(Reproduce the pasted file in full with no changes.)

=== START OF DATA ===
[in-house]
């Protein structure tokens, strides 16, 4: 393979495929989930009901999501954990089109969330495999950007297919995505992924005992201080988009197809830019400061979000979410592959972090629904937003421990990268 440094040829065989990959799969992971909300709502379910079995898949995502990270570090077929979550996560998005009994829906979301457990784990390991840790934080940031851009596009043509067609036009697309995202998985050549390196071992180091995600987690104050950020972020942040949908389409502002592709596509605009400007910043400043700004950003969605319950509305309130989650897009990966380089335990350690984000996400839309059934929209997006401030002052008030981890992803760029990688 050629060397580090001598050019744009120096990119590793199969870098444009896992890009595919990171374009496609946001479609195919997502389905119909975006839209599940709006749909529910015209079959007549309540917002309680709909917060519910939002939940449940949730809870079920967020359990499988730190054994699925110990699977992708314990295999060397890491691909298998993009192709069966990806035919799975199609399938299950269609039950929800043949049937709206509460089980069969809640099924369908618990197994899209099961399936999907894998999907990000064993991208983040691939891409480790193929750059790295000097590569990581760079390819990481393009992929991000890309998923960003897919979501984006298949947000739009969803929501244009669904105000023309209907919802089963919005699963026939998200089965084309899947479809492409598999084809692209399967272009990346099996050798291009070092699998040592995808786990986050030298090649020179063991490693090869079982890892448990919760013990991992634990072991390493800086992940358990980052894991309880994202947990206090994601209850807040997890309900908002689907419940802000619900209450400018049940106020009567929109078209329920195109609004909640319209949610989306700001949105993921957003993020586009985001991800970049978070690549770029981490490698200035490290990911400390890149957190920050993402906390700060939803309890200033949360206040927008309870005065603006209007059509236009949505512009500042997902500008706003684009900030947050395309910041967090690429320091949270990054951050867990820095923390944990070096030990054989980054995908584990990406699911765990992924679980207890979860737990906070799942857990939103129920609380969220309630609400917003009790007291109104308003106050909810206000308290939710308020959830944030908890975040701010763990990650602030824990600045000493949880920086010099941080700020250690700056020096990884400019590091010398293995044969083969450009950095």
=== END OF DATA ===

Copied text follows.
[in-house]
């Protein structure tokens, strides 16, 4: 393979495929989930009901999501954990089109969330495999950007297919995505992924005992201080988009197809830019400061979000979410592959972090629904937003421990990268 440094040829065989990959799969992971909300709502379910079995898949995502990270570090077929979550996560998005009994829906979301457990784990390991840790934080940031851009596009043509067609036009697309995202998985050549390196071992180091995600987690104050950020972020942040949908389409502002592709596509605009400007910043400043700004950003969605319950509305309130989650897009990966380089335990350690984000996400839309059934929209997006401030002052008030981890992803760029990688 050629060397580090001598050019744009120096990119590793199969870098444009896992890009595919990171374009496609946001479609195919997502389905119909975006839209599940709006749909529910015209079959007549309540917002309680709909917060519910939002939940449940949730809870079920967020359990499988730190054994699925110990699977992708314990295999060397890491691909298998993009192709069966990806035919799975199609399938299950269609039950929800043949049937709206509460089980069969809640099924369908618990197994899209099961399936999907894998999907990000064993991208983040691939891409480790193929750059790295000097590569990581760079390819990481393009992929991000890309998923960003897919979501984006298949947000739009969803929501244009669904105000023309209907919802089963919005699963026939998200089965084309899947479809492409598999084809692209399967272009990346099996050798291009070092699998040592995808786990986050030298090649020179063991490693090869079982890892448990919760013990991992634990072991390493800086992940358990980052894991309880994202947990206090994601209850807040997890309900908002689907419940802000619900209450400018049940106020009567929109078209329920195109609004909640319209949610989306700001949105993921957003993020586009985001991800970049978070690549770029981490490698200035490290990911400390890149957190920050993402906390700060939803309890200033949360206040927008309870005065603006209007059509236009949505512009500042997902500008706003684009900030947050395309910041967090690429320091949270990054951050867990820095923390944990070096030990054989980054995908584990990406699911765990992924679980207890979860737990906070799942857990939103129920609380969220309630609400917003009790007291109104308003106050909810206000308290939710308020959830944030908890975040701010763990990650602030824990600045000493949880920086010099941080700020250690700056020096990884400019590091010398293995044969083969450009950095």